⚠️ This is an old post
It's possibly been exported and imported from at least three different blogging platforms over the years. That probably means, at best, there are broken images and links. If the post is technical in nature, any advice is probably out of date and irrelevant. Or it is really old, it was the wafflings of a teenager with too much time on his hands working out what blogging is… If it is the latter I would probably cringe if I re-read it. But it's here because it's part of my past, not my present.
You've been warned! Onwards…
Last Friday Facebook released their most recent project; Home. Home is a launcher of home screen for Android phones that is designed to change how users interact with their devices. Rather that being presented with a set of icons to launch apps (iPhone) or a set of widgets (Android stock launcher), Facebook's offering brings first to the recent updates from your friends.
Currently Home is only available for certain recent devices, however with a little bit of help from the internet I was able to get it running on my Samsung Galaxy SII. I've now been running it for a couple of days.
The thing that struck me most about this was, that despite running an up unsupported handset, it felt really snappy. The animations are smooth and it loads information really quickly. It is really fast and responsive. I like that!
I also love the presentation. Full screen photos from people, or cover phones backing status updates just look good. It is really refreshing to turn on my phone and be reminded that this is a device primarily about staying in touch with people.
Another reminder of this comes through the new notifications system for text messages and Facebook Messenger called Chat Heads. When someone sends a message or starts a conversation a little small circle with their profile picture appears on top of the app you are using, allowing you to quickly jump back and forth as you engage in the message and the app being used.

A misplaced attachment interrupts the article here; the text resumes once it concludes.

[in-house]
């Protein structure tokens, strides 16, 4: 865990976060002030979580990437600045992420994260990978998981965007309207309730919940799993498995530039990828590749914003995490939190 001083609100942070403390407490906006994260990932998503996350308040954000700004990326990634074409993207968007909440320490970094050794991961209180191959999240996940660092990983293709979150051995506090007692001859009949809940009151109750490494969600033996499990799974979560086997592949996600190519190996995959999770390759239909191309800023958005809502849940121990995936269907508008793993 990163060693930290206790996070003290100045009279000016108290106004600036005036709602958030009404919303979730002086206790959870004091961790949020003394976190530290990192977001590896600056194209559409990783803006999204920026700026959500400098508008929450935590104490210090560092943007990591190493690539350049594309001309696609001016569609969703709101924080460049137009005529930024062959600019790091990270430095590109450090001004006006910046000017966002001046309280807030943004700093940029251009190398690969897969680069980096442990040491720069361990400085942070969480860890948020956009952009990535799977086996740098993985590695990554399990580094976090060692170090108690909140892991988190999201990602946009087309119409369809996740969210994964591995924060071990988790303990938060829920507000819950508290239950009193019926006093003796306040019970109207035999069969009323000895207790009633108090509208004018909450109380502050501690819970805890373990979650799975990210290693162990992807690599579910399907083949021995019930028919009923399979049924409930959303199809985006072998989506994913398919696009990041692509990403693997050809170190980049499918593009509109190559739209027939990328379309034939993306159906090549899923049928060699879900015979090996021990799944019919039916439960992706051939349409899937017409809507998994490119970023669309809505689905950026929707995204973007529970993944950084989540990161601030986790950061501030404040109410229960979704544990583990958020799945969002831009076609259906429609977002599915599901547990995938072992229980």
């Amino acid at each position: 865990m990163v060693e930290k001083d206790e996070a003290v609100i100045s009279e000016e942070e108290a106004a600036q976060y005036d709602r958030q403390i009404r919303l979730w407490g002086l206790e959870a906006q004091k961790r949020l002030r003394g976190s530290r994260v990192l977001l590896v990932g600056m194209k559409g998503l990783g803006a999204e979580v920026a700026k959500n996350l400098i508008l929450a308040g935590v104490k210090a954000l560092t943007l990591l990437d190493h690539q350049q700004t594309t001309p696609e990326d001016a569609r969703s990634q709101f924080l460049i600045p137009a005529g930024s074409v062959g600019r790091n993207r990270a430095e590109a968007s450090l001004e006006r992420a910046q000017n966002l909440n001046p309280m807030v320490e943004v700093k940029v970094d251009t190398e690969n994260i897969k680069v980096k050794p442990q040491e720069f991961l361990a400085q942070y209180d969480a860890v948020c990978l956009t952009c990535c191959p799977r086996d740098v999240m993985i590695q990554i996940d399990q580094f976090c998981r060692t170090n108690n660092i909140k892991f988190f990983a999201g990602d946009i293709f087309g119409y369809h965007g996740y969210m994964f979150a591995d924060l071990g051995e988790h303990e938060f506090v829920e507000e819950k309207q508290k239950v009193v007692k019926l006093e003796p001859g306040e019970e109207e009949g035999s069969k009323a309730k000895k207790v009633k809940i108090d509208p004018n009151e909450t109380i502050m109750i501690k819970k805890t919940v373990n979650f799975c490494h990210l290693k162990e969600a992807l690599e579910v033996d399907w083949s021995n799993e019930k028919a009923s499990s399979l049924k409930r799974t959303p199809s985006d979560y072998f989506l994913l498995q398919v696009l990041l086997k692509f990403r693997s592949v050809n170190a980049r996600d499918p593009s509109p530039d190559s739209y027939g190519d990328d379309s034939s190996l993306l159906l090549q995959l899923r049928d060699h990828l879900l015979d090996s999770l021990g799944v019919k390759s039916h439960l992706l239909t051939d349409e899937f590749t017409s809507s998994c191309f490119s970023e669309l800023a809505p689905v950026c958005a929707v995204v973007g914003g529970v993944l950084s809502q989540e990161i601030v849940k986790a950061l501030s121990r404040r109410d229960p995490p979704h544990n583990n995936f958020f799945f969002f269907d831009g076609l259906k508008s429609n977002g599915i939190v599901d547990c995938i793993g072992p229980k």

The really big surprise for me was that I didn't notice a huge drain on the battery life on my phone. I have no idea how the Facebook engineers have managed it, but it is impressive considering that it is very graphic and animation heavy.
There are several noticeable gaps with the launcher though, despite the design being focused on people the default menu doesn't make it quick to access the phone! The first three options are for messaging, applications and most recently used application. To get to a dialler you need to go into applications and then, if you have set it up to be on the first draw, you can get to the phone. Perhaps Facebook think that less people use their phone to make phone calls these days…
The other feature I would love to see is more content from different sources being pulled into the home screen, and perhaps content from certain people filtered out. Facebook has lists of friends on it; I would love for it to prioritise stories from some of these groups over others. It is less likely to happen, but I would also love to see data being pulled in from other apps on my phone, such as Twitter or BBC News via some nice API. I think that this may be wishful thinking, but I can hope right?
To me Facebook Home looks like someone sat down in front of the Windows 8 UI (Metro) and thought that it was a neat idea. What Live Tiles do really well is bring important information right to the front screen of your phone, and this is what Facebook does with Home, it brings updates from your friends right to the front of your screen. It is an interesting idea for a phone launcher. I have no plans to uninstall it any time soon, so I think it may catch on, as long as people don't minding giving more information (and their souls) to Facebook.